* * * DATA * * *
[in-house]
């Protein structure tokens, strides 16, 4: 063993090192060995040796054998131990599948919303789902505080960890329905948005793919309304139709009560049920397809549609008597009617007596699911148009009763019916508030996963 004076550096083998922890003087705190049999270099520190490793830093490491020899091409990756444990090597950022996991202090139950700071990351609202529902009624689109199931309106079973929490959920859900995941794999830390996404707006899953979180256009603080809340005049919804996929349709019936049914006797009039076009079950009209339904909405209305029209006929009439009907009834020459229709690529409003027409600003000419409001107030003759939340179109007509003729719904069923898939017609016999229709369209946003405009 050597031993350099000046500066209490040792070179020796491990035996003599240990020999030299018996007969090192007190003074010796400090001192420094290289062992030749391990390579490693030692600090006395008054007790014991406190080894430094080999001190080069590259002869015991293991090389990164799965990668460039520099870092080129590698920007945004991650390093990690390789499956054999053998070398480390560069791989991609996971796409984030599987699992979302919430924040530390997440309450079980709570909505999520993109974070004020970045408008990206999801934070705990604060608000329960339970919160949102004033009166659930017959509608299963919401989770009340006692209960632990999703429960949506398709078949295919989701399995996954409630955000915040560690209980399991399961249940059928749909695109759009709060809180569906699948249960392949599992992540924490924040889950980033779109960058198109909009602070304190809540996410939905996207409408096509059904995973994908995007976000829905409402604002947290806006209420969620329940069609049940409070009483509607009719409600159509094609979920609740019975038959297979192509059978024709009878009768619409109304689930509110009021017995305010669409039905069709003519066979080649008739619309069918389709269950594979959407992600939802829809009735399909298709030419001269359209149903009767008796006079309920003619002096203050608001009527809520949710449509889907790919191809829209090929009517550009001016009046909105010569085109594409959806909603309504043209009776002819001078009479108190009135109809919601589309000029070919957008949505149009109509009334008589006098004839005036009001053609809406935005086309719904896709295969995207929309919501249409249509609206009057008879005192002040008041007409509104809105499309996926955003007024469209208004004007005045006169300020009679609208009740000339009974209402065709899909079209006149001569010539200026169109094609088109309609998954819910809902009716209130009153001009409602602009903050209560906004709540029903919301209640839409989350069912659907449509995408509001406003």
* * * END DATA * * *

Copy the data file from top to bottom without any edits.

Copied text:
[in-house]
């Protein structure tokens, strides 16, 4: 063993090192060995040796054998131990599948919303789902505080960890329905948005793919309304139709009560049920397809549609008597009617007596699911148009009763019916508030996963 004076550096083998922890003087705190049999270099520190490793830093490491020899091409990756444990090597950022996991202090139950700071990351609202529902009624689109199931309106079973929490959920859900995941794999830390996404707006899953979180256009603080809340005049919804996929349709019936049914006797009039076009079950009209339904909405209305029209006929009439009907009834020459229709690529409003027409600003000419409001107030003759939340179109007509003729719904069923898939017609016999229709369209946003405009 050597031993350099000046500066209490040792070179020796491990035996003599240990020999030299018996007969090192007190003074010796400090001192420094290289062992030749391990390579490693030692600090006395008054007790014991406190080894430094080999001190080069590259002869015991293991090389990164799965990668460039520099870092080129590698920007945004991650390093990690390789499956054999053998070398480390560069791989991609996971796409984030599987699992979302919430924040530390997440309450079980709570909505999520993109974070004020970045408008990206999801934070705990604060608000329960339970919160949102004033009166659930017959509608299963919401989770009340006692209960632990999703429960949506398709078949295919989701399995996954409630955000915040560690209980399991399961249940059928749909695109759009709060809180569906699948249960392949599992992540924490924040889950980033779109960058198109909009602070304190809540996410939905996207409408096509059904995973994908995007976000829905409402604002947290806006209420969620329940069609049940409070009483509607009719409600159509094609979920609740019975038959297979192509059978024709009878009768619409109304689930509110009021017995305010669409039905069709003519066979080649008739619309069918389709269950594979959407992600939802829809009735399909298709030419001269359209149903009767008796006079309920003619002096203050608001009527809520949710449509889907790919191809829209090929009517550009001016009046909105010569085109594409959806909603309504043209009776002819001078009479108190009135109809919601589309000029070919957008949505149009109509009334008589006098004839005036009001053609809406935005086309719904896709295969995207929309919501249409249509609206009057008879005192002040008041007409509104809105499309996926955003007024469209208004004007005045006169300020009679609208009740000339009974209402065709899909079209006149001569010539200026169109094609088109309609998954819910809902009716209130009153001009409602602009903050209560906004709540029903919301209640839409989350069912659907449509995408509001406003």